Identification. Pukapuka is a small Polynesian atoll located among the northern atolls of the Cook Islands. Today, dwellers on the atoll refer to themselves as "Pukapukan," though the name appears to lack a specific meaning in the indigenous language. The traditional name for the atoll is "Te Ulu o te Watu," which means "the head of the rock."
Location. Pukapuka is located at 165°50′ W by 11 °55′ S, which makes it roughly 640 kilometers northeast of Samoa and 1120 kilometers northwest of Rarotonga. The total land area of the atoll is approximately 500 hectares; its highest point is 12 meters. The tropical climate has an average mean temperature of 27.9° C and an annual rainfall of 284.1 centimeters. Prevailing winds are from the east and southeast during May through October, from the north and northwest during November through April. The island technically lies outside the "hurricane belt." But it has been ravaged several times by hurricanes in its history. Consisting of a relatively poor soil of sand and coral gravel, vegetation is somewhat limited compared to higher Polynesian islands. Tropical plants and trees do, however, grow in reasonable abundance in the middle of the island. To facilitate growth, banana trees and taro plants need to be fertilized with leaves usually twice a year. A considerable variety of fish exist—in the lagoon, near the reef, and in open water—but the atoll seems to lack the large supply reported for certain northern Cook Islands such as Manihiki. While Pukapukans report that no dogs previously existed on the island (and indeed, there is no traditional word for them), archaeologists discovered dog bones from a site on the atoll dated at 2310 B.P.
Demography. The 1976 Cook Islands census lists the atoll's total population as 785 with an additional 123 Pukapukans living on Nassau (a nearby island owned by Pukapuka). In 1974, Julia Hecht counted approximately 600 Pukapukans in New Zealand (mostly in the Auckland area) and another 200 in Rarotonga. Decimated by a hurricane roughly 400 years ago, the atoll's population reputedly dropped to less than 50 individuals. It subsequently rebuilt itself, but following raids by blackbirders and an epidemic during the latter half of the nineteenth century, the population again dropped, this time to around 300. Since then, it has increased steadily, reaching 505 in 1902, 651 in 1936, and 732 in 1971.
Linguistic Affiliation. Pukapukan is classified within the Samoic-Outlier category of Polynesian languages. While its closest relations are with Tokelauan and Samoan, it also shares linguistic features with languages of Eastern Polynesia.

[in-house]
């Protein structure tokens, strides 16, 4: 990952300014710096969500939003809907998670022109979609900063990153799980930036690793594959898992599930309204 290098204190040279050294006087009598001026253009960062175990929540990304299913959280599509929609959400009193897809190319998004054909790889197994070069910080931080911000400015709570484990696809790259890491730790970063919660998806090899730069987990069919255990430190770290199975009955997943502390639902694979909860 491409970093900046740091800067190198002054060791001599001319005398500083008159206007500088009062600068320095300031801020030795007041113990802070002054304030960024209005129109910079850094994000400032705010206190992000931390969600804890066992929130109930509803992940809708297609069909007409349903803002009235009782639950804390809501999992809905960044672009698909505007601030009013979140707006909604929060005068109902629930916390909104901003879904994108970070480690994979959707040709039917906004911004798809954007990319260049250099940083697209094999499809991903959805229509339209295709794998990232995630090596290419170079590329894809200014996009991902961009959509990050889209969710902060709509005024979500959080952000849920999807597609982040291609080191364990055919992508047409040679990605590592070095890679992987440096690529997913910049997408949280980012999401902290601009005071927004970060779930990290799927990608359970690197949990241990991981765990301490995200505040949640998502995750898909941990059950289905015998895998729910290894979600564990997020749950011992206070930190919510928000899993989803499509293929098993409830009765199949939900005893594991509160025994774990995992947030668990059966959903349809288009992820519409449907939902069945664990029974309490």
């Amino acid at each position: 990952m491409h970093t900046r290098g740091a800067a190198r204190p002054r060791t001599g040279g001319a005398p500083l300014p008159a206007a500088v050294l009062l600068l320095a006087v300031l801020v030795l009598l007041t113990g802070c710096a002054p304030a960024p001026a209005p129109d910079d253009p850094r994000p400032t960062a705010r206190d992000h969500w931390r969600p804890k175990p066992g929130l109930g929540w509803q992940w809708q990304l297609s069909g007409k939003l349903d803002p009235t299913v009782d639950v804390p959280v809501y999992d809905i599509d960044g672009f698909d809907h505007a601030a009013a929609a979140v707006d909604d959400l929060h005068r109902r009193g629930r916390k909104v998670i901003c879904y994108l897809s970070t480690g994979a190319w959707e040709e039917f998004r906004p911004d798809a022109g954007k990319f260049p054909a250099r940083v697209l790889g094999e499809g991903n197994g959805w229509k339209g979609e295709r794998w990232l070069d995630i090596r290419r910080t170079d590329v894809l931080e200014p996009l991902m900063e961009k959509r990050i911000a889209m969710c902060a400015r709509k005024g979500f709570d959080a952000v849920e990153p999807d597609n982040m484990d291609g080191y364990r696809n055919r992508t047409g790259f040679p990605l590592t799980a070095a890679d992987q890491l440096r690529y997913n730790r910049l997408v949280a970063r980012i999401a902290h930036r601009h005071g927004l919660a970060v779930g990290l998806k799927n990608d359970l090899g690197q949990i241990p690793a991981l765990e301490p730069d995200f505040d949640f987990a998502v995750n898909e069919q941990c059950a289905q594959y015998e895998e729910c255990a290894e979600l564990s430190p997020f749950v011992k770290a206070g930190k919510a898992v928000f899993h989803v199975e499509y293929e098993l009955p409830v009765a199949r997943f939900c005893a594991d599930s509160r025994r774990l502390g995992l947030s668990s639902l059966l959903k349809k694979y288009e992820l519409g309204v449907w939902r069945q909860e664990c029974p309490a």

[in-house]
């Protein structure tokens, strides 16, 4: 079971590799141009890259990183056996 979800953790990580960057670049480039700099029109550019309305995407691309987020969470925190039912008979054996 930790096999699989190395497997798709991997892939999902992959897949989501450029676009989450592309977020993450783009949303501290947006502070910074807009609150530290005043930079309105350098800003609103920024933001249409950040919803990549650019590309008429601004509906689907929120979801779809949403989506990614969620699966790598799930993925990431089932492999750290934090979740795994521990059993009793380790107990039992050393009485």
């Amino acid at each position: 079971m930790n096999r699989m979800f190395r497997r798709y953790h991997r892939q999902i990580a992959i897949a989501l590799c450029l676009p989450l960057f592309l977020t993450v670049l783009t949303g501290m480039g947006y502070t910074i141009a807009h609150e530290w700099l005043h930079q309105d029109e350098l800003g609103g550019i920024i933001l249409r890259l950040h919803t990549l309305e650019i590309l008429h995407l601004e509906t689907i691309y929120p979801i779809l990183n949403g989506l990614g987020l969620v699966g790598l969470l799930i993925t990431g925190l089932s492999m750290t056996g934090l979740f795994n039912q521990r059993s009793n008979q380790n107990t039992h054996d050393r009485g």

History and Cultural Relations
From genealogical information, anthropologists Ernest and Pearl Beaglehole deduced that the island was settled around 1300. More recent archeological data (Chikamori and Yoshida) suggest the atoll was settled perhaps during the third century b.c. Traditional accounts indicate that prior to Western contact immigrants came from two sources: Yayake and Manihiki. Reports also describe voyages by Pukapukans to other Polynesian islands, mostly to the west of the atoll, such as the Tokelaus, Samoa, and Tonga. Pukapuka was Formally "discovered" by the West when Spanish explorers Alvaro de Mendaña and Pedro Quiros sighted the atoll in 1595. Byron sighted it again in 1765. Because the rocks surrounding the atoll made a landing dangerous, Byron called the atoll's three islets "islands of danger," a phrase from which the name "Danger Island," still used on certain maps, derives. In 1857 native missionaries from the London Missionary Society landed on the island. Pukapuka became a British protectorate in 1892 and in 1901 New Zealand took over its administration. It was incorporated into the Cook Islands in 1915. The Cook Islands became self-governing in Internal matters in 1965. The Beagleholes suggest Pukapukan culture shows strong affinities with both eastern and western Polynesia but, overall, is not part of the western Polynesian core.
The atoll consists of three major islets. Permanent settlement is allowed only on one of these. During the copra season, many Pukapukans live on the other islets, but when copra production is finished people are required to return to the main islet, Wale. The atoll's three villages are located here, spread out in ribbon fashion along the inner lagoon. In 1976, 219 people lived within the geographic boundaries of Ngake village, 274 within Loto village, and 292 within Yato village. It is important to note that social membership in a village overlaps but is not coterminous with geographic residence. People may reside in one village but belong—in terms of Social membership—to another. Each village possesses its own large area of reserved land. A meetinghouse is centrally located within each village. Previously, most houses were constructed of pandanus and coconut materials. Today, cement-walled homes with galvanized tin roofs are the norm. The Beagleholes discuss traditional house types at some length.
Subsistence and Commercial Activities. Fish and taro were the traditional mainstays of the Pukapukan diet prior to Western contact. According to the Beagleholes, pigs and chickens became regular parts of the diet subsequent to Contact. Today, despite its isolation, the island is very much tied into a wider economic system. It imports large amounts of sugar, rice, flour, and canned meat as well as a host of other products such as building materials, outboard motors, and benzine lanterns. Still, despite its poor atoll environment, the island could in theory be nutritionally self-sufficient. The Island possesses roughly 15.2 hectares of taro swamps, more than 280 hectares of coconut palms, reasonable marine resources, and some papaya, banana, and breadfruit trees. As elsewhere in Polynesia, domesticated pigs and chickens Supplement the regular diet. A number of privately owned trade stores exist on the atoll. These stores produce a limited income at best. Ships call at the atoll three to five times a year with supplies.